New Year, New Blogging Goals

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Yesterday, I posted about my Blogging Goals. It’s easy once you stop posting regularly to stop posting altogether, and I like to blog so I’d like to post more often.

TL;DR: I want to post more.

Last year I tried different things to post more often (like participating in the A to Z Challenge), but at some point I stopped posting regularly. And then it became easier to post less frequently, and then not at all. Add in work, travel, and moving to a new city, and I was busy enough to put blogging at the very end of my list!

Tokyo Tower New Year's Decorations 2015

This year, I want to change that! My New Year’s resolution is to post 2-3 times a week. That way I can figure out what I want this blog to be, write about stuff I like, and maybe entertain someone along the way. However, I said the same thing last year, and I didn’t keep up with it to the end of the year. So, I wanted to make sure that I didn’t fall into the same rut again and stop posting by the end of this year.

How to avoid doing the same thing as last year? Make a calendar. After sifting through lots of pages about blogging, I found that making a blogging calendar kept coming up. This method seems like something that I can do to remind myself to blog, without taking a whole lot of extra time to do. The basic idea is to set up a road map that you follow for your blog, so that you can follow it even when you are very busy.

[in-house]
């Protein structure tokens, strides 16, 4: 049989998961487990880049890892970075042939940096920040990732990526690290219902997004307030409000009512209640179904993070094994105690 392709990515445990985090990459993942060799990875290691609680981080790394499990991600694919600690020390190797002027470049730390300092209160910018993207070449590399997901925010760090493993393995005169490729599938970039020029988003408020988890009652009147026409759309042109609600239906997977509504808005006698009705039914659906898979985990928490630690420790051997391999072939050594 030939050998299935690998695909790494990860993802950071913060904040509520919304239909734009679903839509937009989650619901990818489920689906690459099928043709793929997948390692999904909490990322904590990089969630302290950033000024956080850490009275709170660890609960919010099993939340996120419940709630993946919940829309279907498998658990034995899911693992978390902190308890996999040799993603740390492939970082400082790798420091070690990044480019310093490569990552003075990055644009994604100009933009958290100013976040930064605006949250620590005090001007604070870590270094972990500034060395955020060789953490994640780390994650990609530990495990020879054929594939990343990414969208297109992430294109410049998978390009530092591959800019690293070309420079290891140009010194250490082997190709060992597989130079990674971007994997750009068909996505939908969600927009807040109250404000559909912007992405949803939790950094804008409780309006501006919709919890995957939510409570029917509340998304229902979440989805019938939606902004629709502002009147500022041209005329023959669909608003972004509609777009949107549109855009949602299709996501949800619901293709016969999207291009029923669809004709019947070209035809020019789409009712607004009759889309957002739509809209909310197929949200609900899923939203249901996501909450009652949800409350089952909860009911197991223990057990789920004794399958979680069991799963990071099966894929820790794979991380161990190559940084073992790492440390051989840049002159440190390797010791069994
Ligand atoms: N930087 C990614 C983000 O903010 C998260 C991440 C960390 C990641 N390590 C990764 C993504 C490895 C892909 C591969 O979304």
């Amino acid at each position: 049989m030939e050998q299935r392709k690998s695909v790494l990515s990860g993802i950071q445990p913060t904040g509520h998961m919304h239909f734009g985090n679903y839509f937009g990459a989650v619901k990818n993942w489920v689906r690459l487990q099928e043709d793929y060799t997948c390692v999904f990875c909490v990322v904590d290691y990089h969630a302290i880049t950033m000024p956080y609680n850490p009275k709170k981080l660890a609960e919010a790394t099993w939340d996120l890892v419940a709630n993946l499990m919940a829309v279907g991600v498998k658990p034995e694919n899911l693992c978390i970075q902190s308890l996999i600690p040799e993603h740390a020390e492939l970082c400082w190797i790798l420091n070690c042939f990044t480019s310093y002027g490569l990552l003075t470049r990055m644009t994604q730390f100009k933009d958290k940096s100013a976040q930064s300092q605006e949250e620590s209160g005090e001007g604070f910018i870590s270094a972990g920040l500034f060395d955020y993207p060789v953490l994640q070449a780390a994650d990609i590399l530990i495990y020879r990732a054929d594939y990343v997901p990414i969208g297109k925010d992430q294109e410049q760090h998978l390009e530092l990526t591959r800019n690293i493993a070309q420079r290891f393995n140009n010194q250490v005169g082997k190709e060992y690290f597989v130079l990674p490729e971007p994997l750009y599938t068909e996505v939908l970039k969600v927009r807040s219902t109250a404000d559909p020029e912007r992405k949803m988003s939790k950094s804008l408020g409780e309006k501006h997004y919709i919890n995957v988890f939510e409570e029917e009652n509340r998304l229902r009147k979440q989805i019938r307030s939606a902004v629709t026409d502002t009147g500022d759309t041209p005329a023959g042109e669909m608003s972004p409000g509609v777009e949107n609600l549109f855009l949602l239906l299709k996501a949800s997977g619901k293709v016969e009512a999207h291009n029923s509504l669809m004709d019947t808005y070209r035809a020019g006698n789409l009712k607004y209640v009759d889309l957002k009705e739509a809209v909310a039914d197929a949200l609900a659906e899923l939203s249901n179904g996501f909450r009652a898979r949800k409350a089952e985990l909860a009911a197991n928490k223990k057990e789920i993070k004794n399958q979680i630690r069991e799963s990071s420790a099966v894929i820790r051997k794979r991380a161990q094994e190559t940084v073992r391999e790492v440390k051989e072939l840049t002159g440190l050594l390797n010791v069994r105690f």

My personal calendar plan consists of setting aside days to blog that fit with my work schedule (because I definitely don’t want to write a blog when I get home after a long day). I will pick the topics ahead of time, then just write short posts about each topic. Then I can schedule the posts for later in the week and not have to worry about remembering to post them. Do you think I can keep up with this schedule? I hope so! Let’s see how this works!

Does anyone else have this same problem with blogging? Do you have any methods to help you blog more frequently? Please share in the comments!

New Year, New Me

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How many times have people made New Year’s resolutions only to break them soon after? The gym is full on January 1st, but empty by February. The salad-every-meal diet dissolves into the pizza-and-chocolate-cake diet. Let’s face it, resolutions can be hard to keep.

I’m just as guilty as most people of breaking New Year’s resolutions, but I try to prevent this by setting attainable goals. That doesn’t mean I always keep them, but I think it gives me a better chance!

I think that my 2017 resolutions will look a lot like my 2016 goals because I’m good at making long-term goals, but terrible at keeping on track unless there is a firm deadline. I think to have a chance of attaining my goals and keeping my resolutions this year, I will need to set some firm deadlines (like I did with my 2015 resolutions.